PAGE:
(The Root) — This image is part of a weekly series that The Root is presenting in conjunction with the Image of the Black in Western Art Archive at Harvard University's W.E.B. Du Bois Institute for African and African American Research.
Depicted approximately life-size, a nearly naked young black man stands before a curving dirt path that descends toward a broad Brazilian landscape. The true focus of the image, however, concerns another sort of topography, specifically the bold pattern of light and dark areas covering the youth's skin, including a white forelock across his scalp and forehead. This condition is known as piebald skin trait and results from the suppression of melanocytes, the skin's pigment-producing cells.
This portrait was painted by Joaquim Manuel Rocha, a professor of life drawing at the Royal Academy of Design in Lisbon. It is signed and dated 1786, with the further indication that it was painted from life. Besides this image in Madrid, there are two nearly identical examples in museums in Paris and Lisbon. As will be seen, the painting was made in the interest of science, to record a particular physical condition as faithfully as possible.
Yet there is a good bit more to this young man's story. He appears again two years later in a large, quasi-allegorical painting by José Conrado Rosa, another artist at the Lisbon court. This unique work records the wedding of two black dwarfs kept as favorites by the Portuguese court. The young man is seen in the right foreground, once again unclothed, ceremonially hitched to the couple's coach.
Except for him, all are dwarfs, and except for a Native American from Brazil, all are black. From the text around the youth's waist, a fuller sense of his identity emerges. His name is Siriaco (usually spelled "Ciriaco" in the modern literature), he is 12 years old and he is from the town of Catinguba in northeastern Brazil. He was sent to Lisbon as a present of the local governor to Don José, the heir apparent to the Portuguese throne.
From the other inscriptions it becomes clear that all individuals in the painting have the same origin. They have been sent by the administrators of the Portuguese overseas colonies of Angola, Mozambique and Brazil as presents to various members of the royal court at Lisbon. They seem to have been selected as prodigies of nature, transferred to the motherland as a kind of tribute. Attired in sumptuous European clothing, they represent the Portuguese colonial domains in miniature, to be doted upon as fantastic symbols of national prestige.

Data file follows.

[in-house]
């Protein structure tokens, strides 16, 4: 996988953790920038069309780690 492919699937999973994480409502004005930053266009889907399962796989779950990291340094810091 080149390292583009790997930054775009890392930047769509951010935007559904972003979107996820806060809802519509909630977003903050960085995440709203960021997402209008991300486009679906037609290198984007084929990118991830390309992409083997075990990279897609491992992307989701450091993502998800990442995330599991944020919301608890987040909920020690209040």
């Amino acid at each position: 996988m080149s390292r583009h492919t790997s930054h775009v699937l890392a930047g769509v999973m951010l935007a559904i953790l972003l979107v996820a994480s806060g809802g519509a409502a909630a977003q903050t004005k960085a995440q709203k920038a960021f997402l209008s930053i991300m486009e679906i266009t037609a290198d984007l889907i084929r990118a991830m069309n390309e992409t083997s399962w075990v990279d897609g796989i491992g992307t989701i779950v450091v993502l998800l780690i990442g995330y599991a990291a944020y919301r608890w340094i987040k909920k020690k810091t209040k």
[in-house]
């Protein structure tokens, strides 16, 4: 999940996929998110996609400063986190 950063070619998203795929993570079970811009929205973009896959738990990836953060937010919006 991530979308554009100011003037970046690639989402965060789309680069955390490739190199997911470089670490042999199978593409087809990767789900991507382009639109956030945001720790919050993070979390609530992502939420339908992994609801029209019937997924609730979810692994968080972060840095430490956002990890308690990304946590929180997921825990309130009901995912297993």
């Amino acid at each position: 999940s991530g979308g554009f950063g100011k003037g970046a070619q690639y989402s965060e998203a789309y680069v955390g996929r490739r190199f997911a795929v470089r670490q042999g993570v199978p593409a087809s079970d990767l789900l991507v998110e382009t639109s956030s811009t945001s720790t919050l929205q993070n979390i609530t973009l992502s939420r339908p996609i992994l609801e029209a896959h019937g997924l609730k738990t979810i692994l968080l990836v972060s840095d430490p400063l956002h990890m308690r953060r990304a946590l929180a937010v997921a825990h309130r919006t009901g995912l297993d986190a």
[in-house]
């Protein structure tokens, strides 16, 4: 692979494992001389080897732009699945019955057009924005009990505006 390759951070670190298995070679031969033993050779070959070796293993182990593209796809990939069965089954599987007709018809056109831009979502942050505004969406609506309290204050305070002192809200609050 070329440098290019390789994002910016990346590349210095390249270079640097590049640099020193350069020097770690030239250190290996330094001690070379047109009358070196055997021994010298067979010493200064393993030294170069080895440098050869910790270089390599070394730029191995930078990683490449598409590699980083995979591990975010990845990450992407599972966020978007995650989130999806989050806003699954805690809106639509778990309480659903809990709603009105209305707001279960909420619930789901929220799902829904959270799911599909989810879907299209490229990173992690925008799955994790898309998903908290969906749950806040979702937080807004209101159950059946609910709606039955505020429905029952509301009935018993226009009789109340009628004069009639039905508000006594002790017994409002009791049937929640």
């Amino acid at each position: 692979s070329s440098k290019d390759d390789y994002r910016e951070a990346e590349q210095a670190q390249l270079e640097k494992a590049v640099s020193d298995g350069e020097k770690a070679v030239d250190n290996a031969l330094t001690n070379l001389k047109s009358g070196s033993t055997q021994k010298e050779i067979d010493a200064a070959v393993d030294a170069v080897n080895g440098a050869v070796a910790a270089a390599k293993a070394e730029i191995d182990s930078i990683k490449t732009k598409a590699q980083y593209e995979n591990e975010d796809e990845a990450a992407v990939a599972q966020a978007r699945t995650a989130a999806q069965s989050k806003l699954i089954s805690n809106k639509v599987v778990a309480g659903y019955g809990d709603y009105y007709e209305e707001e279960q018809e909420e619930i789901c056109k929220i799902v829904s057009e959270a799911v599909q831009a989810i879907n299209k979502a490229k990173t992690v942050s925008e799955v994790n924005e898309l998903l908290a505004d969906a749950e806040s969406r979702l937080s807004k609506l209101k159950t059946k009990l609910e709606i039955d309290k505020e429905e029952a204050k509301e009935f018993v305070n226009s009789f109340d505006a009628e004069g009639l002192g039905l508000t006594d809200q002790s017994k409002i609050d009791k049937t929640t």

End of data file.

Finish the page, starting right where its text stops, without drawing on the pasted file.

Ciriaco's arrival in Portugal corresponds with the age of the Enlightenment, when inquiry into the natural world was beginning to take on the qualities of a true investigative discipline. It is significant that all three known copies of his image are owned by scientific institutions, not art museums. The existence of these multiple copies in such venues underscores the fascination that this young man held as a wonder of nature.
Leading scientists such as the anatomists Cuvier, Camper and Lavater, and the natural historian Buffon, advanced reasoned, intricate theories to account for the occurrence of physical differences among human beings. Buffon believed that the splotched patterning characteristic of piebald skin trait could result only from the union between black albinos and normally pigmented blacks. The superficially persuasive logic of this view persisted for generations among scientists. On the other hand, a more popular explanation held that a child would be imprinted with the vision of whatever his or her mother beheld during conception. In the case of piebald children, this was usually a spotted animal of some sort.
Recent advances in genetic research have greatly clarified our understanding of this phenomenon. In technical terms it results from a congenital, autosomal disorder linked to the mutation or elimination during fetal development of the proto-oncogene c-kit on the fourth chromosome. It is found in people of all races and occurs, on average, once in every 14,000 births.
From these considerations, a dual identity for Ciriaco emerges. On the one hand, he was an object of scientific inquiry; on the other, he was a symbol of wealth and political power. Both scientists and courtiers paid their own ironic tribute to him, not so much for his worth as a human being but for what he otherwise represented: a foreign body that could be possessed, prized and manipulated in the service of their own interests.
Fatefully, it would be this same court that fled to Brazil in advance of invading Napoleonic troops 20 years later. Whether or not Ciriaco was able to return to his homeland then is not recorded.
The Image of the Black in Western Art Archive resides at Harvard University's W.E.B. Du Bois Institute for African and African American Research. The director of the W.E.B. Du Bois Institute is Henry Louis Gates Jr., who is also The Root's editor-in-chief. The archive and Harvard University Press collaborated to create The Image of the Black in Western Art book series, eight volumes of which were edited by Gates and David Bindman and published by Harvard University Press. Text for each Image of the Week is written by Sheldon Cheek.
The Image of the Black Archive & Library resides at Harvard University’s Hutchins Center for African and African American Research. The founding director of the Hutchins Center is Henry Louis Gates Jr., who is also chairman of The Root. The archive and Harvard University Press collaborated to create The Image of the Black in Western Art book series, eight volumes of which were edited by Gates and David Bindman and published by Harvard University Press. Text for each Image of the Week is written by Sheldon Cheek.